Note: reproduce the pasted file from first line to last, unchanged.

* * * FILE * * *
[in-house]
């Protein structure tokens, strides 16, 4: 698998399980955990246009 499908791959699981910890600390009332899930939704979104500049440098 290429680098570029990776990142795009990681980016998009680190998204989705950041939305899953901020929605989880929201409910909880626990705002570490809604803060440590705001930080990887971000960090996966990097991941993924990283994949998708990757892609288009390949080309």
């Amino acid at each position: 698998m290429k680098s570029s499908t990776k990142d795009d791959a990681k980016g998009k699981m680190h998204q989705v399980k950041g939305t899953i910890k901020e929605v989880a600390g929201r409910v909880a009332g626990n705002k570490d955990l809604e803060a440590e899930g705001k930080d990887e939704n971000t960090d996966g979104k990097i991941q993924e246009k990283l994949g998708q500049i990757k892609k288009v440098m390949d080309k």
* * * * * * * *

[in-house]
């Protein structure tokens, strides 16, 4: 698998399980955990246009 499908791959699981910890600390009332899930939704979104500049440098 290429680098570029990776990142795009990681980016998009680190998204989705950041939305899953901020929605989880929201409910909880626990705002570490809604803060440590705001930080990887971000960090996966990097991941993924990283994949998708990757892609288009390949080309």
């Amino acid at each position: 698998m290429k680098s570029s499908t990776k990142d795009d791959a990681k980016g998009k699981m680190h998204q989705v399980k950041g939305t899953i910890k901020e929605v989880a600390g929201r409910v909880a009332g626990n705002k570490d955990l809604e803060a440590e899930g705001k930080d990887e939704n971000t960090d996966g979104k990097i991941q993924e246009k990283l994949g998708q500049i990757k892609k288009v440098m390949d080309k």